Thursday, May 8, 2014

SEEN BEFORE GREEN – The Clever Allure of Magnolia

Magnolia, like azalea, rhododendron and camellia, is a flowering plant I've always associated with the south. Not Minnesota. But clever horticulturalists keep coming up with new, hardier varieties, bowing ever-farther north the lines on those growing zone maps gardeners refer to when looking for stuff that will survive their winters.

Zone-four-hardy magnolias first caught my eye because they produce their creamy, slightly lop-eared flowers before their leaves. I'd never seen that before, and I wondered why they do it.

            While its rivals worked on foliation, 
            Magnolia's flowers stole the show. 

It is an ancient genus, some members of its broader family dating from about 95 million years ago according to fossil records. That means they existed before bees showed up in Earth's stew of life. So perhaps that was the plant's first incentive to be creative, having to figure out how to attract beetles and other walking, crawling insects to pollinate it.

One way it gained a competitive edge over other plants was to pour all its spring energy into its flowers. This way, while its rivals worked on foliation, Magnolia's flowers stole the show. And to a bug, if one tree is sprinkled with pretty little flowers here and there between its leaves, and another looks like one gigantic flower, where are you going to go?

So, to this, the first blooming tree I've seen this long-overdue spring, thank you for that ancient ambition...and for luring this walking critter into the blushing center of your exuberant beauty!

Magnolia x loebneri 'Merrill'


Jan Johnsen said...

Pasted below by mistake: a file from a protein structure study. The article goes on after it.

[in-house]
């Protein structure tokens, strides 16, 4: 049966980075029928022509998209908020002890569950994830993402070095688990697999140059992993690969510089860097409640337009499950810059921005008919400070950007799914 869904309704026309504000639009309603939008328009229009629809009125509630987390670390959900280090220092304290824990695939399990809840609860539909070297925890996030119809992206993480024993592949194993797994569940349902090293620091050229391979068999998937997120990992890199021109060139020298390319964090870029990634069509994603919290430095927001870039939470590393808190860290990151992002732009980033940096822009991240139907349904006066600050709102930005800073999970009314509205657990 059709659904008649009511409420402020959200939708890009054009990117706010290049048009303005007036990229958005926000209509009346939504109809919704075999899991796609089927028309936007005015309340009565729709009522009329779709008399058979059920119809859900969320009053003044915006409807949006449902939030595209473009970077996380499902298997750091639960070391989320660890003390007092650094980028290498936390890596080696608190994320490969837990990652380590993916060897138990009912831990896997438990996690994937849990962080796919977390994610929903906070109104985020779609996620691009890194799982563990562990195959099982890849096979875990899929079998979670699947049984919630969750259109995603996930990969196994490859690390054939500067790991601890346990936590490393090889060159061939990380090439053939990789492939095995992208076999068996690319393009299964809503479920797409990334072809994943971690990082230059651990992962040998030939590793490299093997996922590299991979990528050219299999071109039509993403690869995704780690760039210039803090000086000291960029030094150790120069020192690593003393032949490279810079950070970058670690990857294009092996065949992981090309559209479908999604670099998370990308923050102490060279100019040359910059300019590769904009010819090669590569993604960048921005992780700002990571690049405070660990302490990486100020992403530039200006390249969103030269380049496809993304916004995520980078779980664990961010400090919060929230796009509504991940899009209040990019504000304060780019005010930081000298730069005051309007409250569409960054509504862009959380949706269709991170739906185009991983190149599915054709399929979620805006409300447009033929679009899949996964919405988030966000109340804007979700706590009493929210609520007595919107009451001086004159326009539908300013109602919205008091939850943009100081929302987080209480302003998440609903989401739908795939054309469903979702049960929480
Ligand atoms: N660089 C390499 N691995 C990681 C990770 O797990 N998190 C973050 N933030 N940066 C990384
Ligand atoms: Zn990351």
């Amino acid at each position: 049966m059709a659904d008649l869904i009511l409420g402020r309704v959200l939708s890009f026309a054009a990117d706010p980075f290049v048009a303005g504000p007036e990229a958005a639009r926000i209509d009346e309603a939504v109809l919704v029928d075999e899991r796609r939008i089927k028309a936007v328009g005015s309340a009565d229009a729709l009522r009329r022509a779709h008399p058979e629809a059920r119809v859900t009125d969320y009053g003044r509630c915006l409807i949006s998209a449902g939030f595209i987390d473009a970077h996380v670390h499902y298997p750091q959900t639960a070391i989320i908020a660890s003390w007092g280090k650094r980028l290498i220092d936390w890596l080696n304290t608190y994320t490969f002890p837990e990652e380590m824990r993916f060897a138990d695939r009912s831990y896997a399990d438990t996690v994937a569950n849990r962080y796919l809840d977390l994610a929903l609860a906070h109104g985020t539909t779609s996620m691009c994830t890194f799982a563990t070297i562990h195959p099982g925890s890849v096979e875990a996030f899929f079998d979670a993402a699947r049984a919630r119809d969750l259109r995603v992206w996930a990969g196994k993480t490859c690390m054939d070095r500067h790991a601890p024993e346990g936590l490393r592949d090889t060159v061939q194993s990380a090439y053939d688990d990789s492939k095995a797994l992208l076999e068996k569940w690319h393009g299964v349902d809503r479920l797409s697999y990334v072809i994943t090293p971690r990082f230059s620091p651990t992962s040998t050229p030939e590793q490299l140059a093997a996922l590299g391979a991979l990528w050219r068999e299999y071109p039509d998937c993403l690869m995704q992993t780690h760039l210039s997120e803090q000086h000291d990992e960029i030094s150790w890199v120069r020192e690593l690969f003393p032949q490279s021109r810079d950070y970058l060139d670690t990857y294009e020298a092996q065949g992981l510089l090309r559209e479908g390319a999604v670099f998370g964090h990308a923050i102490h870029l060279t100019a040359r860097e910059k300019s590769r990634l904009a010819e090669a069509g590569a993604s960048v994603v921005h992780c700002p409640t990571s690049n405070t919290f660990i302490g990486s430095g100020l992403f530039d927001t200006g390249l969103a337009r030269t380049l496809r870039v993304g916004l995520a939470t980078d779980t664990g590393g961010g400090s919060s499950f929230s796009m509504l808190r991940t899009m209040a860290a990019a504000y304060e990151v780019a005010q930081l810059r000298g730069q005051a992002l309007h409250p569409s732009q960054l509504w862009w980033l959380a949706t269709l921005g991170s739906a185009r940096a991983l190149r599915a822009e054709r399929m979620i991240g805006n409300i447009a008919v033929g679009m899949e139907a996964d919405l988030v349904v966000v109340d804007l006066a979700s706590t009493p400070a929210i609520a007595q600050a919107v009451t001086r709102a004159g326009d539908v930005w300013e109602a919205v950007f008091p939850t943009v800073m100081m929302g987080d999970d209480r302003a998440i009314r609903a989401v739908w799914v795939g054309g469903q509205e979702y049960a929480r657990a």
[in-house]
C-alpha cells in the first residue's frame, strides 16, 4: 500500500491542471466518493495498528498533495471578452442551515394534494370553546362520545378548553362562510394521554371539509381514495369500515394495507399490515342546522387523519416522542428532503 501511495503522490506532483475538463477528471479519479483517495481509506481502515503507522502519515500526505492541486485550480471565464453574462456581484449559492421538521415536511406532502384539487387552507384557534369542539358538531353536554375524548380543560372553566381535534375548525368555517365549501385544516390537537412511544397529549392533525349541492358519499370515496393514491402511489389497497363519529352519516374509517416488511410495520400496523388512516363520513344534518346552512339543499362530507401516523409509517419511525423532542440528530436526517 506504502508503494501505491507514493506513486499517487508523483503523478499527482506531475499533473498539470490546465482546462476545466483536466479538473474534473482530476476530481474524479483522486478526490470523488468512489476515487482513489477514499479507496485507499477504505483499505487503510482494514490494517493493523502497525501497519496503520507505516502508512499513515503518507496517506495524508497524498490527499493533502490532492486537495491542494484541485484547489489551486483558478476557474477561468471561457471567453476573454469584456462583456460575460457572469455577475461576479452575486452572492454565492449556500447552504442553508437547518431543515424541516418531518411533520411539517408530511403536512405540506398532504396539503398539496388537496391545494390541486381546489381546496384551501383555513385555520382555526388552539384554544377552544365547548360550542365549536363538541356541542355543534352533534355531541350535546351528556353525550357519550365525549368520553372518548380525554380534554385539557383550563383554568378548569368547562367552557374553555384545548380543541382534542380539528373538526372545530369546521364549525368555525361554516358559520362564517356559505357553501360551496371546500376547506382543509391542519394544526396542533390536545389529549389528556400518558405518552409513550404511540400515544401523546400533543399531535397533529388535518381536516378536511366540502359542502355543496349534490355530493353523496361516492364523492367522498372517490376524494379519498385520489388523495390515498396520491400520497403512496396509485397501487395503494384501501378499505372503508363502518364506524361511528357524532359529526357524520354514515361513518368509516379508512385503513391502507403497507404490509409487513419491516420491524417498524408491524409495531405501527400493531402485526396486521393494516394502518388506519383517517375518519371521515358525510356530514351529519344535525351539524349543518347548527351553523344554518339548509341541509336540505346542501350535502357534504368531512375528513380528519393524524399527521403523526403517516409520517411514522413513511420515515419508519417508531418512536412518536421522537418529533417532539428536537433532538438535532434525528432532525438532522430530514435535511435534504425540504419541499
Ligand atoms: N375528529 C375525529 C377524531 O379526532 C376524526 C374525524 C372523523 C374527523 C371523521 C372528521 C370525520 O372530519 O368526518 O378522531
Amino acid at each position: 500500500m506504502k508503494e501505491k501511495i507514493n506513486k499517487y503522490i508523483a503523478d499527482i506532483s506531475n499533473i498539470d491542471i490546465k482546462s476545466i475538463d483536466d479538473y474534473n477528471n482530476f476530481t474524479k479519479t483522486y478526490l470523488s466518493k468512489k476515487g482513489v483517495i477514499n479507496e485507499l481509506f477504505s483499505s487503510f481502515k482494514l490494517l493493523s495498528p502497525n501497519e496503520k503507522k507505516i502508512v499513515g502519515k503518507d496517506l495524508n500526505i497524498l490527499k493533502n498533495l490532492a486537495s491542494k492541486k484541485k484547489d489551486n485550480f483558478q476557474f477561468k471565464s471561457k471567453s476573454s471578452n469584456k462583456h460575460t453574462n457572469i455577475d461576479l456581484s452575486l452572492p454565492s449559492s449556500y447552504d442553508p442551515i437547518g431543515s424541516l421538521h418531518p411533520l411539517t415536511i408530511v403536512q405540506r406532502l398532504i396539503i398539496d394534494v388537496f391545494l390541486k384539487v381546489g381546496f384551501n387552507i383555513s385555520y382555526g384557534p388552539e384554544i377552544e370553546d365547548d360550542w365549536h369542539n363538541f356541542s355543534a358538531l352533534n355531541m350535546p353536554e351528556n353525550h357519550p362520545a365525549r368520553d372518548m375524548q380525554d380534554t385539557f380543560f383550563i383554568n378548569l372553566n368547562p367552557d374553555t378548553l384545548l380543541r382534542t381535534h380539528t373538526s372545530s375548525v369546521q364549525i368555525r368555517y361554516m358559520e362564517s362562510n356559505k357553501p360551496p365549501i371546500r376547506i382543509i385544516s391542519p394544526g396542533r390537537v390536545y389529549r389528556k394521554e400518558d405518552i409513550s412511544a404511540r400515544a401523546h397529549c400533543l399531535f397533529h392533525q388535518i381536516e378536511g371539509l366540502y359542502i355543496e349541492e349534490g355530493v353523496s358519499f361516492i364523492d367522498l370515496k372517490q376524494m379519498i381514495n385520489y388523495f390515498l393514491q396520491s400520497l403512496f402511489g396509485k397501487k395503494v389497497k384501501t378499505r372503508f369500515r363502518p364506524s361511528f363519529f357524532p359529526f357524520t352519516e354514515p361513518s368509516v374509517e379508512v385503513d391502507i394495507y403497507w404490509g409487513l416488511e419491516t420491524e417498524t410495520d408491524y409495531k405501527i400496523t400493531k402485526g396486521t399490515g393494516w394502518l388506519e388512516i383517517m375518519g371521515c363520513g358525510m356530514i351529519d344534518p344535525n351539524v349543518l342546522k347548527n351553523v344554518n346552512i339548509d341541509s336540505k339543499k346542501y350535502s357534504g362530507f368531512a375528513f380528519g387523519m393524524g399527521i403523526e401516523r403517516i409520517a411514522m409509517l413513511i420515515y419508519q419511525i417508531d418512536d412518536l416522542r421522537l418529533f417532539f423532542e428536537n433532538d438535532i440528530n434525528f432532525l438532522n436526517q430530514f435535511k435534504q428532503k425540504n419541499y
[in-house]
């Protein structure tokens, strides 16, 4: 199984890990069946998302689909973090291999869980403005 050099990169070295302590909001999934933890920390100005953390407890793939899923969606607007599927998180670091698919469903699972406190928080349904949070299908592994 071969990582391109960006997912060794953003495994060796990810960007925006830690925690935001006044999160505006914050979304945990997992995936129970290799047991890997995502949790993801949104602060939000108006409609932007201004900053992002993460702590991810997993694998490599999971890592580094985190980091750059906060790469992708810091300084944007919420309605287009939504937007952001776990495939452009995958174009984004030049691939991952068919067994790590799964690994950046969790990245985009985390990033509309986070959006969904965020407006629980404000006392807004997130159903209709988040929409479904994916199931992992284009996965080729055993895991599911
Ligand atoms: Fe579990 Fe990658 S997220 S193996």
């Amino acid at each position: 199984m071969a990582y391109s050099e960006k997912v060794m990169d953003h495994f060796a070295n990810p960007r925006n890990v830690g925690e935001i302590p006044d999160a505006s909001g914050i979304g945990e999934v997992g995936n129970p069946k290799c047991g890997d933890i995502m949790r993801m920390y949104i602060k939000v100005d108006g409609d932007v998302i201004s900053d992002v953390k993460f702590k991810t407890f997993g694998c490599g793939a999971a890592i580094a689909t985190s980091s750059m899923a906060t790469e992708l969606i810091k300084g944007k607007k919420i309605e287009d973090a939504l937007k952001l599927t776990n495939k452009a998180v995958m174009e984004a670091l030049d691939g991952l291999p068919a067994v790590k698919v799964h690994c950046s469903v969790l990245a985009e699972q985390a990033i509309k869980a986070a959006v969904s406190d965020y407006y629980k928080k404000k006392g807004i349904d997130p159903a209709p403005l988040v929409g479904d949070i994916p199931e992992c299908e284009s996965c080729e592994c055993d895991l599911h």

lovely! thank you!

Anonymous said...

Magnolia's seem quite excited and spirited to come out of the winter closet. Its as if they specialize in meeting new acquaintances and creating many friendships with the welcome mat that is their flowers. So their strategy is quite interesting... giving before receiving in that they don't require a build up of energy from any leaves at the onset of the spring season.... They certainly love that headstart though...

Jeffrey Willius said...

Thanks, Jan -- I hope there are magnolias -- and lots of other beautiful flowering trees -- where you are. Here in S. MN, we're eagerly awaiting the fragrant lilacs, which will probably be at least a week or two late this spring.

Jeffrey Willius said...

Hi Bern -- Spirited is a good word for it. I'll have to keep an eye on them and see how long after the flowers fade the leaves come out.

Ruthie Redden said...

Sucha beauty and a sight for sore eyes too. I always long for the stirring of blooms as Spring emerges.

Jeffrey Willius said...

In Scotland, do you pine for spring and summer like we do here in the northern U.S. I imagine you have the benefit of some warmer ocean currents to moderate your seasons. Is that right? Where you are, do you have winter, where the trees shed, and things freeze solid?

Ruthie Redden said...

I do indeed pine for the Spring and Summer Jeffrey, but you are right we have the gulf stream that makes a difference and really our Winters are fairly mild, though las year was an exception. I image from what you write that your Winters are severe? Winter is beautiful in its own right for I love the structural shapes the bare trees create, but Autumn is my favourite time for the incredible colours of the changing leaves.

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